These were the words exchanged between Chang and Stalin on the ratification of the August 1945 Sino-Soviet treaty, and the Soviet leader echoed the same sentiments in his reply. Through this treaty, Chang acknowledged the independence of Outer Mongolia, the Soviet military occupation of Port Arthur, and Soviet privileges regarding the Chinese Changchun railroad. In return, the Soviet Union agreed to respect Chang’s position as the leader of China’s legal government and acknowledged that Chang’s troops had the right to inherit lost territories, especially that of the Northeast. On 14 August, the same day that the Sino-Soviet treaty was signed, Chang telegraphed Mao to invite him to come to the GMD’s capital, Chongqing, to “discuss questions related to re-establishing peace in China.” The Chang-Stalin alliance undermined the optimism of the CCP leaders’ strategic thinking, which was further diminished by Stalin’s pressuring of his Chinese Communist comrades to negotiate with Chang. On 20 and 22 August, respectively, Stalin sent two urgent telegrams to the CCP leaders, advising them that with the surrender of Japan, the CCP should enter discussions with the GMD about the restoration of peace and the reconstruction of the country.
Stalin’s constant compelling and browbeating of the CCP to cooperate in a negotiation that does not benefit the CCP in the foreseeable future evidently demonstrate that Stalin is willing to betray his communist comrades for economic ends. Access to Outer Mongolia, Port Arthur, and the Changchun railroad provide massive benefits and convenience to Soviet’s economic development and transportation of resources and raw material. Stalin had gained much through signing a treaty with the GMD government and was eager to retain those advancements by all means. Even when there were sparks between USSR and the GMD over the proposed economic cooperation scheme for the Changchun railroad, the Soviets, caught in a bombardment of diplomatic criticism, resorted to sacrificing the CCP. Consequently, the CCP forewent all cities along the Changchun railway to the GMD, and were asked to retreat.
With Stalin’s realpolitik and pragmatic foreign policy, and his disconcern for his Chinese communist comrades, how did the Sino-Soviet Treaty of 1950 crystallize? There are several aspects to the answer; however, ultimately it was not “communism” that united the USSR and the CCP. Stalin immediately took into effective the Yalta agreement and began to deploy the Soviet Red Army into the Northeastern region of China. Concurrently, Chang also realized the strategic importance of the Northeast and began to deploy GMD units there. In accordance to the Sino-soviet Treaty of Friendship and Alliance, the Red Army generally showed cooperative sentiments to the incoming GMD troops. With the help of the US facilities, large numbers of GMD troops were transported into China by air or sea. In addition, late in September, US Marines began large-scale landing operations in Tianjin and several other northern ports.
This cooperative nature between the GMD and US military actions immediately alerted Moscow. Furthermore, as the CCP-GMD conflict over the control of the Northeast was escalating, the foreign ministers of the US, USSR, Britain, France, and China met in London to discuss important Far Eastern issues, particularly the question of military actions in Japan. When the Americans heralded that they would exercise exclusive control of the occupation of Japan, the Soviets immediately decided to harden their policy toward the US in East Asia and the GMD in China. The Soviets were now more inclined to reneging their promises under the Sino-Soviet treaty. Beginning in early October their perspective towards the Northeast issue changed further in favour of the Chinese Communist Party. The Soviet Red Army began to create barriers against the GMD troops’ movement into the Northeast, “claiming that until an overall solution of the Northeast issue had been worked out, they would not allow GMD troops to enter the areas they occupied.” In the meantime, the Soviets increased their support for the CCP. On 4 October, the Soviets advised the CCP Northeast Bureau that the Chinese Communists should move as many as 300,000 troops into the Northeast in one month’s time, and that the Soviets would provide them with large numbers of weapons. On 19 October, the CCP leadership decided to “go all out of control the entire Northeast.”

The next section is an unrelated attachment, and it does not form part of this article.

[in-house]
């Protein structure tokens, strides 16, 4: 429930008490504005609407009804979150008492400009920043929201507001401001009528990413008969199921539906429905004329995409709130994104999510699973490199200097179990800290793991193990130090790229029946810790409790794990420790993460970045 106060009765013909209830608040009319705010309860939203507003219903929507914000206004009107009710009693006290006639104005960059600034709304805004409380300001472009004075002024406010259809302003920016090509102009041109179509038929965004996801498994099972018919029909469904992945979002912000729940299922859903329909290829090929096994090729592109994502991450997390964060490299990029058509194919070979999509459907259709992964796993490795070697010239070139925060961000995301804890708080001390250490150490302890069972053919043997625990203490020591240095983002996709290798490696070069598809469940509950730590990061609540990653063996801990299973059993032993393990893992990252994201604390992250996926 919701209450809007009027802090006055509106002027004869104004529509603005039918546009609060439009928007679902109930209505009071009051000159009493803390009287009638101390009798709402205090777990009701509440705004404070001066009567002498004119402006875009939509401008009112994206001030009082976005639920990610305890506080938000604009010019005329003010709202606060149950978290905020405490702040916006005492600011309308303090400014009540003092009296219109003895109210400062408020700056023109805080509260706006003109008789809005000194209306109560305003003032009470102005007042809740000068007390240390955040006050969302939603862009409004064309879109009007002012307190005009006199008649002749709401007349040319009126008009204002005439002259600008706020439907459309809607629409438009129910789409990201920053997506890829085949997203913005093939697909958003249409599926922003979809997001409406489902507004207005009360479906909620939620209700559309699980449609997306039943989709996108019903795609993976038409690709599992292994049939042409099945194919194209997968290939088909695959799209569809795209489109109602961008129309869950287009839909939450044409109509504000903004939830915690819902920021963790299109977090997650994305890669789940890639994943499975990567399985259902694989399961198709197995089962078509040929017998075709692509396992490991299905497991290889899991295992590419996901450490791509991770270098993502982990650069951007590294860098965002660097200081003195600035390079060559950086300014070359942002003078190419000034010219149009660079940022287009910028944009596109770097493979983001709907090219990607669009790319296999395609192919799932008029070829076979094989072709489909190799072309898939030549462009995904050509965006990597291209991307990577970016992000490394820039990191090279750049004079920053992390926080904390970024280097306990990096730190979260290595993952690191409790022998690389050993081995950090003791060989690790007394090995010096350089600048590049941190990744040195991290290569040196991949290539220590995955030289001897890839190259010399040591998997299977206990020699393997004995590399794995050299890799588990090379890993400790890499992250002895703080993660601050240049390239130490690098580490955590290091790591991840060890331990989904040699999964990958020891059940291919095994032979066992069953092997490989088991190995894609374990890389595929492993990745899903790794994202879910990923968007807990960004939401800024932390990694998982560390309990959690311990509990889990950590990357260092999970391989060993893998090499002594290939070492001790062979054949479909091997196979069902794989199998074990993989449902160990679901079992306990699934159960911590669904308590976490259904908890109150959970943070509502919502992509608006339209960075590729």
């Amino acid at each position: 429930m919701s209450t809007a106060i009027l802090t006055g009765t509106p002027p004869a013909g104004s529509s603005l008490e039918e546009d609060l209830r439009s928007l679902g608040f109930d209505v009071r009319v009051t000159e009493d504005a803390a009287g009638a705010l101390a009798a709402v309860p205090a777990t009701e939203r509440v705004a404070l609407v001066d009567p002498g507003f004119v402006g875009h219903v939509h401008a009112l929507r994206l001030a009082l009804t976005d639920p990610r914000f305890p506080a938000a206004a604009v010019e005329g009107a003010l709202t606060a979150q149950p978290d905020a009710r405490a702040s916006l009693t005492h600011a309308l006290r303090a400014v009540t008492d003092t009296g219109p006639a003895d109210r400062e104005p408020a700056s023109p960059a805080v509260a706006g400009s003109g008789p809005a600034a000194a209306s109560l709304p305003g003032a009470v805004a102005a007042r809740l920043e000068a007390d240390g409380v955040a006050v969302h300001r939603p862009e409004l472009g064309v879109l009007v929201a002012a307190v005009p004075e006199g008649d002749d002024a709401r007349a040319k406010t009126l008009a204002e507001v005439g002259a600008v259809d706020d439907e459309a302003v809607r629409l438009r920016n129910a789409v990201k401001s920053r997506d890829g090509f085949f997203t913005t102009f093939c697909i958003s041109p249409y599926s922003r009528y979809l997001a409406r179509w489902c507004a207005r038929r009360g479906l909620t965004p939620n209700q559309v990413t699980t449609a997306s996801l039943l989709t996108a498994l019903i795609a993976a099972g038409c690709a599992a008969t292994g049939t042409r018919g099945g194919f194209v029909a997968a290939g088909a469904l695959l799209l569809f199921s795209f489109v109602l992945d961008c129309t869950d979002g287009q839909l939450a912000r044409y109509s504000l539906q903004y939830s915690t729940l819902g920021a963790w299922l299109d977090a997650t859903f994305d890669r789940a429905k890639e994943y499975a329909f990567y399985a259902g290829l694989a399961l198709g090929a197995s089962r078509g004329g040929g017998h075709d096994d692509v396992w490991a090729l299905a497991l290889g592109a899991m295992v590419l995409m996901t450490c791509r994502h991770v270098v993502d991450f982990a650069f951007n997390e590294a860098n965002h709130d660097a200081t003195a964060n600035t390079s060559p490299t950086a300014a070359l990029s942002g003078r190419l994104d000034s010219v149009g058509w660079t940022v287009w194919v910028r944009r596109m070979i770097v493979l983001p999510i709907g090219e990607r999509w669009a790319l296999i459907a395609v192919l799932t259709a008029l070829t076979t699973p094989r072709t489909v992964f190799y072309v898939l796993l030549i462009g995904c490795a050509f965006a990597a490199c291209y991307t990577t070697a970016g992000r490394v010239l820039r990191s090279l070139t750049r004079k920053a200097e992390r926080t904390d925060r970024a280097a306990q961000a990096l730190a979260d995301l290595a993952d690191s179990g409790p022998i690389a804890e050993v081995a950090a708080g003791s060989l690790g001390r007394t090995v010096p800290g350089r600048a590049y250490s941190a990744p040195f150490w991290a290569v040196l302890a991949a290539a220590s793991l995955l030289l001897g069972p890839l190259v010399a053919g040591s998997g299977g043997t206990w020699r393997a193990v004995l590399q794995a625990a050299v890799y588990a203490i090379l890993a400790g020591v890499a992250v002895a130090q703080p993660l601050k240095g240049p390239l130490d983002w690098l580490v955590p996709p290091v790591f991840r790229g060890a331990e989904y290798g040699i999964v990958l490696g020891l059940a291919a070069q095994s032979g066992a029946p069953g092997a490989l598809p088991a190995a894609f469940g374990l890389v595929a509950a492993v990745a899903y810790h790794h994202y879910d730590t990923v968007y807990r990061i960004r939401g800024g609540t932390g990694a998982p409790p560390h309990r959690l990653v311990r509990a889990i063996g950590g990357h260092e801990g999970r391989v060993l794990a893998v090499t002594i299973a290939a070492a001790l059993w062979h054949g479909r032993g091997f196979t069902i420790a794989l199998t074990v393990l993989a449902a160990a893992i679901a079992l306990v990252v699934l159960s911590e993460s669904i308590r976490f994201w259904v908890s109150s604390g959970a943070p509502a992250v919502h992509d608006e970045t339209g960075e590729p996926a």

The US also contributed in pushing the USSR to its eventual ally: in order to reduce Soviet influence in East Asia, early in February 1946, Washington expressed strong opposition to the Soviet-GMD negotiations on economic cooperation in the Northeast. The US intentionally publicized the contents of the secret agreements on China between Roosevelt and Stalin at Yalta. Meanwhile, by 1948, as Mao’s cadre gained momentum, it became clear that the GMD could not defeat Mao’s forces and that the Americans were unwilling to bail Chang’s government out of its economic and military predicament; Stalin began showing support for the Chinese Communists.
Contrary to popular belief that the USSR-CCP and US-GMD alliances came about due to ideology affinity, the aforementioned case studies describe alternative motives behind these alliances. Stalin, albeit having truly believed in Marxist-Leninism to begin with, faltered his faith in ideology due to increasing interest in the Soviet Union’s international status and economic development. This is evidently corroborated by his betrayal of the Chinese Communist Party with the GMD (Friendly Treaty) and with the US (Yalta Conference), both of which were renowned opponents of the communist camp during the Cold War.